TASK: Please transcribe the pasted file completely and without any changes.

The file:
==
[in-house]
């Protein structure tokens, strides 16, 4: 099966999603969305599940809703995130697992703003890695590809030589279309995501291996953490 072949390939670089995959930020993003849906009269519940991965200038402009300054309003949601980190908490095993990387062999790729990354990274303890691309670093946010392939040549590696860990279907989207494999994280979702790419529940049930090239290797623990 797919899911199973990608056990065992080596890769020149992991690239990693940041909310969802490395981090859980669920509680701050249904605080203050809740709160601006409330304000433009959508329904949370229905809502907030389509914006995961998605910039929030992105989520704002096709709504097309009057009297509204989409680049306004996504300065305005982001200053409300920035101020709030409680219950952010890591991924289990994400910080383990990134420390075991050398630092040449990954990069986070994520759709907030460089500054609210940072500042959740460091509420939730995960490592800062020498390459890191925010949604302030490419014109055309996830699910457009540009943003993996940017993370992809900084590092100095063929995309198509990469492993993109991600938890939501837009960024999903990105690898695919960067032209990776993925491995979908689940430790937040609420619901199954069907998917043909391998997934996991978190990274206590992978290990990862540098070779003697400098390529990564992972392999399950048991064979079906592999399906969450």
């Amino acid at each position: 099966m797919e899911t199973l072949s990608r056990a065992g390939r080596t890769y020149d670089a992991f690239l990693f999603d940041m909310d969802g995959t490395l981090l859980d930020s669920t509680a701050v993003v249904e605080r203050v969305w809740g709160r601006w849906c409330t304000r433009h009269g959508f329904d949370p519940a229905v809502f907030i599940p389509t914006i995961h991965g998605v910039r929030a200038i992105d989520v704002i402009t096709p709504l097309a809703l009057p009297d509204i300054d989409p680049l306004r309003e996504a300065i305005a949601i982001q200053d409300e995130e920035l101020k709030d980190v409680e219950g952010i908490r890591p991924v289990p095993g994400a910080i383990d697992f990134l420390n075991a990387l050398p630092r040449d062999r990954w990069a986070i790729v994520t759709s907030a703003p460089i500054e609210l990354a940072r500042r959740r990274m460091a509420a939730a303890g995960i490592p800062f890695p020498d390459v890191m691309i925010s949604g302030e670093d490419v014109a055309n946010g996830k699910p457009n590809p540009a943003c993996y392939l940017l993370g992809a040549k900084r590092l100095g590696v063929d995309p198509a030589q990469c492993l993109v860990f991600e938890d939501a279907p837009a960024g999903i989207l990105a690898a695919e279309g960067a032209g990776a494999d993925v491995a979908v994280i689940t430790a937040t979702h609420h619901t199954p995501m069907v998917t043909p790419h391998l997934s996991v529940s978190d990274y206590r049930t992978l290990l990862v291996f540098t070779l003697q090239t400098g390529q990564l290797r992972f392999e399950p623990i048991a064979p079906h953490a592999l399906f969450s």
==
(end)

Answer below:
[in-house]
């Protein structure tokens, strides 16, 4: 099966999603969305599940809703995130697992703003890695590809030589279309995501291996953490 072949390939670089995959930020993003849906009269519940991965200038402009300054309003949601980190908490095993990387062999790729990354990274303890691309670093946010392939040549590696860990279907989207494999994280979702790419529940049930090239290797623990 797919899911199973990608056990065992080596890769020149992991690239990693940041909310969802490395981090859980669920509680701050249904605080203050809740709160601006409330304000433009959508329904949370229905809502907030389509914006995961998605910039929030992105989520704002096709709504097309009057009297509204989409680049306004996504300065305005982001200053409300920035101020709030409680219950952010890591991924289990994400910080383990990134420390075991050398630092040449990954990069986070994520759709907030460089500054609210940072500042959740460091509420939730995960490592800062020498390459890191925010949604302030490419014109055309996830699910457009540009943003993996940017993370992809900084590092100095063929995309198509990469492993993109991600938890939501837009960024999903990105690898695919960067032209990776993925491995979908689940430790937040609420619901199954069907998917043909391998997934996991978190990274206590992978290990990862540098070779003697400098390529990564992972392999399950048991064979079906592999399906969450």
């Amino acid at each position: 099966m797919e899911t199973l072949s990608r056990a065992g390939r080596t890769y020149d670089a992991f690239l990693f999603d940041m909310d969802g995959t490395l981090l859980d930020s669920t509680a701050v993003v249904e605080r203050v969305w809740g709160r601006w849906c409330t304000r433009h009269g959508f329904d949370p519940a229905v809502f907030i599940p389509t914006i995961h991965g998605v910039r929030a200038i992105d989520v704002i402009t096709p709504l097309a809703l009057p009297d509204i300054d989409p680049l306004r309003e996504a300065i305005a949601i982001q200053d409300e995130e920035l101020k709030d980190v409680e219950g952010i908490r890591p991924v289990p095993g994400a910080i383990d697992f990134l420390n075991a990387l050398p630092r040449d062999r990954w990069a986070i790729v994520t759709s907030a703003p460089i500054e609210l990354a940072r500042r959740r990274m460091a509420a939730a303890g995960i490592p800062f890695p020498d390459v890191m691309i925010s949604g302030e670093d490419v014109a055309n946010g996830k699910p457009n590809p540009a943003c993996y392939l940017l993370g992809a040549k900084r590092l100095g590696v063929d995309p198509a030589q990469c492993l993109v860990f991600e938890d939501a279907p837009a960024g999903i989207l990105a690898a695919e279309g960067a032209g990776a494999d993925v491995a979908v994280i689940t430790a937040t979702h609420h619901t199954p995501m069907v998917t043909p790419h391998l997934s996991v529940s978190d990274y206590r049930t992978l290990l990862v291996f540098t070779l003697q090239t400098g390529q990564l290797r992972f392999e399950p623990i048991a064979p079906h953490a592999l399906f969450s």